Date of Graduation

Summer 8-12-2018

Degree Type

Capstone Project

Degree Name

Master of Science in Physician Assistant Studies

Abstract

Background: Some published studies reported beneficial effects of the Mediterranean Diet (MedDiet) on cognitive function in an aging population. But evidence from a limited number of randomized controlled trials (RCTs) is scarce and inconsistent. It is not clear whether a MedDiet offers benefits in maintaining cognitive function or in preventing cognitive decline in the older adult.

Methods: An exhaustive search of online medical literature was performed using MEDLINE-PubMed, Web of Science, and CINAHL-EBSCO. Keywords used included: Mediterranean Diet, cognition, cognitive function decline, and older adult population. Articles that assessed cognitive function through RCTs in an aging population on the Mediterranean diet were selected. The quality of relevant articles was evaluated using the GRADE guidelines.

Results: Nine articles were reviewed for relevancy and 3 studies that were RCTs and met eligibility criteria were chosen for analysis. The first study was done on a group of an older Mediterranean population with cardiovascular (CV) risk factors. It was not originally designed to do a cognitive function assessment, which was done at the end using two screening tests. The second study was a post hoc analysis of the first study and used a comprehensive battery of neurophysiological tests to analyze cognitive function. Both of the above studies found that a long-term adherence to the Mediterranean diet was associated with an improved cognitive function. The third study was done on a healthy Australian population staying on the MedDiet for a short period of time. No significant statistical differences in cognitive functioning were detected in healthy older adults. The overall quality of the studies is low to moderate based on Grade guidelines.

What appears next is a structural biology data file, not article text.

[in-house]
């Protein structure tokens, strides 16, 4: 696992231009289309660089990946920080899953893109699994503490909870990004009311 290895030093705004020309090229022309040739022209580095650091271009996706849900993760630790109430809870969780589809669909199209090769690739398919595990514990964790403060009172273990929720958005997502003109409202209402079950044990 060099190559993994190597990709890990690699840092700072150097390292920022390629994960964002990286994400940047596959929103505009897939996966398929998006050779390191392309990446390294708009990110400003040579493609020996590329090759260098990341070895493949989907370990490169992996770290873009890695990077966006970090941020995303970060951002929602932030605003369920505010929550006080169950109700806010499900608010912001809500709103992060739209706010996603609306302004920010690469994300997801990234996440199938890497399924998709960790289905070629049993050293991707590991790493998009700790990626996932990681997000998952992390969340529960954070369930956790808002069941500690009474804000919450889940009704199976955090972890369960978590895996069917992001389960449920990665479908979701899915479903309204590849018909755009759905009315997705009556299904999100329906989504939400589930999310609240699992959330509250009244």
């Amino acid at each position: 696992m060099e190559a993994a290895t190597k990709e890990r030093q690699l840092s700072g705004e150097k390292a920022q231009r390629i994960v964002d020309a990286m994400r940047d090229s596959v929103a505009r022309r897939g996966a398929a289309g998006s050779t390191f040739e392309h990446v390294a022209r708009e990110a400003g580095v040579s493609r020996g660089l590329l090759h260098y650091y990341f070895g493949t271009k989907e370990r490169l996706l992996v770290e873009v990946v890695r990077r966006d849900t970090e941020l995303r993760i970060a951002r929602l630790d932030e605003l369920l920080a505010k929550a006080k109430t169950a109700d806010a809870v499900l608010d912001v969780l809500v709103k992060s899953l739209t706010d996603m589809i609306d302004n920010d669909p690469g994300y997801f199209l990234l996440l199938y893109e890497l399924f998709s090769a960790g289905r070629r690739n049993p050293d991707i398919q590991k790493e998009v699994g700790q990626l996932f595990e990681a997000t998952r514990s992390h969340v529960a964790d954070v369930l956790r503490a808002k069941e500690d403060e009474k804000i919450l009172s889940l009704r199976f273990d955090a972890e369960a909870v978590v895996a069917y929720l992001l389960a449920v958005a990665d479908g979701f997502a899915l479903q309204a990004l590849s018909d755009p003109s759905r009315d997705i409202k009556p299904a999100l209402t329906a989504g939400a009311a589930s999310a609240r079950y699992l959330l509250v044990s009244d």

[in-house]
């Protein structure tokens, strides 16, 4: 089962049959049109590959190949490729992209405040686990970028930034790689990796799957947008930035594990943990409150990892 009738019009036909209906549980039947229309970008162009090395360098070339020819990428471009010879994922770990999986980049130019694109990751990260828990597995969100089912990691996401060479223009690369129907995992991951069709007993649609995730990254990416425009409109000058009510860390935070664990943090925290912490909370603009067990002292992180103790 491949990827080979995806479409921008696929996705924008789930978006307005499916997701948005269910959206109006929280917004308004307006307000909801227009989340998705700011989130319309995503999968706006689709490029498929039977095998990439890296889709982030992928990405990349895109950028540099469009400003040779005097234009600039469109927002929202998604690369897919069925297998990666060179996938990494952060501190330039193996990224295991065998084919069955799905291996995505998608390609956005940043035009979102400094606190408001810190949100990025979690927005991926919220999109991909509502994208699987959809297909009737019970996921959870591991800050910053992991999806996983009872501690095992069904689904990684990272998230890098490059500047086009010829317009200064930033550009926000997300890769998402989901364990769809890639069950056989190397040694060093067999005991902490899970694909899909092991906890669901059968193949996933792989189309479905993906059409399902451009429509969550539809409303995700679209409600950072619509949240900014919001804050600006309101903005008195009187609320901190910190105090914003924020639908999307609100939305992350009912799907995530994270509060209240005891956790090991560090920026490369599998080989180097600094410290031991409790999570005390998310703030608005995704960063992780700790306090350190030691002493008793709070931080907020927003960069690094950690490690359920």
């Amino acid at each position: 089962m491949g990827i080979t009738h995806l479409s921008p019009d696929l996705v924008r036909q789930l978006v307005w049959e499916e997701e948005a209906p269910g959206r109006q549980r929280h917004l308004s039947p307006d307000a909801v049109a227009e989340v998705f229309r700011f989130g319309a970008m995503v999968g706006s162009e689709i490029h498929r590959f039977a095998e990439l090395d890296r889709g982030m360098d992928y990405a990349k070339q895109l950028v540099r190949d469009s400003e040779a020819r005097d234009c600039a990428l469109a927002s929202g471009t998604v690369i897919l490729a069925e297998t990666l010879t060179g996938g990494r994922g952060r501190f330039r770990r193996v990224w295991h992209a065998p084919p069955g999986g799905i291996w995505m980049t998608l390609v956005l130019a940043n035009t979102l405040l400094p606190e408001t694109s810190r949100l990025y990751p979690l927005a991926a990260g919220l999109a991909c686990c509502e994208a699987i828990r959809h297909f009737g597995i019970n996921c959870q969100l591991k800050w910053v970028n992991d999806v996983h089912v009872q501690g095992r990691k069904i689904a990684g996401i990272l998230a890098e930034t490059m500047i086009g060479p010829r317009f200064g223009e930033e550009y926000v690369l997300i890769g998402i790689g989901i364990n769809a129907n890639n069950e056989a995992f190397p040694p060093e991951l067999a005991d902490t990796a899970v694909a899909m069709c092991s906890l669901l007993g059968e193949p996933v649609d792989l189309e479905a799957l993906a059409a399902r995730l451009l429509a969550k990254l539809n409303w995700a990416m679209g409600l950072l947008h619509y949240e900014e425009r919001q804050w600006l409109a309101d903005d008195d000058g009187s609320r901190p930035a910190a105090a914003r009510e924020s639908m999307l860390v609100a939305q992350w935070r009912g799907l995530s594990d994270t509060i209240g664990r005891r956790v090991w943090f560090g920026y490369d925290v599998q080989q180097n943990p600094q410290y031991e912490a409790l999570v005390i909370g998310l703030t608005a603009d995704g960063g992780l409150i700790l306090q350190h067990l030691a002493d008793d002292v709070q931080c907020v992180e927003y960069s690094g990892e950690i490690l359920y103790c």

Conclusion: Studies investigating the MedDiet as a prevention of cognitive decline due to aging fail to provide strong evidence of its beneficial effect. Further research with larger study samples and longer periods of time is necessary to produce a better quality of evidence regarding a benefit of MedDiet in an aging population.

Keywords: Mediterranean diet, cognition, cognitive function decline, older adult population.

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